A young couple Michael
Cox and Taylor Anderton from Queensland have Down syndrome and are desperate to
get married and have children - even though their concerned parents fear they
may never be ready.
Michael Cox and
Taylor Anderton from Queensland met six years ago through competitive swimming
and got engaged on a trip to America last year. They have now set their sights
on getting married and starting a family of their own.
‘The chance of two people with Down Syndrome falling pregnant is rare and if a couple were to fall pregnant there is a 50 percent chance of the child having Down Syndrome.’
"We want to have
four kids, we're going to have three daughters and one son," said, the
"It's not that hard
to have a kid. I know that some people say it's all about hard work, but it's
not, it's all about love and compassion that you have for your child."
While Michael and
Taylor's parents accept that their children are happy together and support
their relationship, they are hesitant about their aim to become parents.
"Taylor and Michael
want to get married and have children and that makes me feel very worried,
apprehensive and concerned," Taylor's mother Catherine Musk said.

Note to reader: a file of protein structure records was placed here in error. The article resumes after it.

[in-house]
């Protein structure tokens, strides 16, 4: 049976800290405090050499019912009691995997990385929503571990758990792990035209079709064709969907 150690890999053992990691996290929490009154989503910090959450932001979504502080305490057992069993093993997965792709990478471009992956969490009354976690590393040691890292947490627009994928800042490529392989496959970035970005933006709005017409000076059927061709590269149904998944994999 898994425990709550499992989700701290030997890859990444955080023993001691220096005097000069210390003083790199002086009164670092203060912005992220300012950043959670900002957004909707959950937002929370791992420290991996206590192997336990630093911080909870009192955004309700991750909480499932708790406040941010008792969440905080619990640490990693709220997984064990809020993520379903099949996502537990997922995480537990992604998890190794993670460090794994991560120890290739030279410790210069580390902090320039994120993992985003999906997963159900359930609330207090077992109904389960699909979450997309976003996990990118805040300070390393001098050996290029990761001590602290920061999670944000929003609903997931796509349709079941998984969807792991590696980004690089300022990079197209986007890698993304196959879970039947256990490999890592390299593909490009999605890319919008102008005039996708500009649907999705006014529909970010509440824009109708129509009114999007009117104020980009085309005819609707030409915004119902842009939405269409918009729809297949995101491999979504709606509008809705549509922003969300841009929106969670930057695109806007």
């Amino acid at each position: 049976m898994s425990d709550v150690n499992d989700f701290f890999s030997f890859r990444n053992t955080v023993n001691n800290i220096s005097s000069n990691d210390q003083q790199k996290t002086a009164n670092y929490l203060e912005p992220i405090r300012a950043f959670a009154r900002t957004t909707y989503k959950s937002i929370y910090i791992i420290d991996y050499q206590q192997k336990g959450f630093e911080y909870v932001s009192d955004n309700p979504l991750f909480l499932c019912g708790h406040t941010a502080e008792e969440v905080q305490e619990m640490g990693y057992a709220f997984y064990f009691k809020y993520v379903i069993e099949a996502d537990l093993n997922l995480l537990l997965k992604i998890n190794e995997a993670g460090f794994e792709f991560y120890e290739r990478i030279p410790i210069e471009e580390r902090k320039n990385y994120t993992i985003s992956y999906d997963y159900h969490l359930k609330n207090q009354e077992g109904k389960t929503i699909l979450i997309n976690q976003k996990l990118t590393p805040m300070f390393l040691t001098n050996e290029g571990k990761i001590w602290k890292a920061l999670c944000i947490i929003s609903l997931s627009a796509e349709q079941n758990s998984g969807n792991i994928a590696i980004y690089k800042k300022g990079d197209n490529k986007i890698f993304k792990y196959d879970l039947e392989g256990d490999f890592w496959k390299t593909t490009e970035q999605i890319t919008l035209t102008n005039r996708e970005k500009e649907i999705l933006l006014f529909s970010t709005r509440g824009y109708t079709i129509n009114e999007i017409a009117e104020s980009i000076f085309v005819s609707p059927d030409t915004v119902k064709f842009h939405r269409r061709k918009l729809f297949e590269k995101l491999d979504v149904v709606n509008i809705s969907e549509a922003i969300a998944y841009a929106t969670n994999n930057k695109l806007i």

Both of their
families say they raised their children to believe in their dreams and live
independently but now fear they may have set them up to fail with unrealistic
"I don't see
parenthood being something that they're going to achieve or really they
probably should achieve," Michael's father Simon Cox said.
"It would be very difficult being a child
whose parents both had Down Syndrome and couldn't have a job and couldn't drive
a car and couldn't understand maths homework."
Nikki Cox said the situation was a double-edged sword.
"For all his life
we've imposed no limits but then it reaches a point where there are some things
that he desperately wants to do and believes that he can do that are probably
not going to happen," she said.
The young couple
have agreed with their parents to delay their wedding but remain determined to have
"I know that their
heart's in the right place but being overprotective is strictly not on with
your child, even if they have Down Syndrome," Michael said.
said: "When my mum keeps talking about the rules and me and Michael's relationship,
it does treat me like a child a little bit. I didn't understand love when I was
little, but I do now, because I am (an) adult."
The chance of two
people with Down Syndrome falling pregnant is rare and if a couple were to fall
pregnant there is a 50 percent chance of the child having Down Syndrome.
disability advocate Michelle O'Flynn said the decision to become parents should
rest with the couple.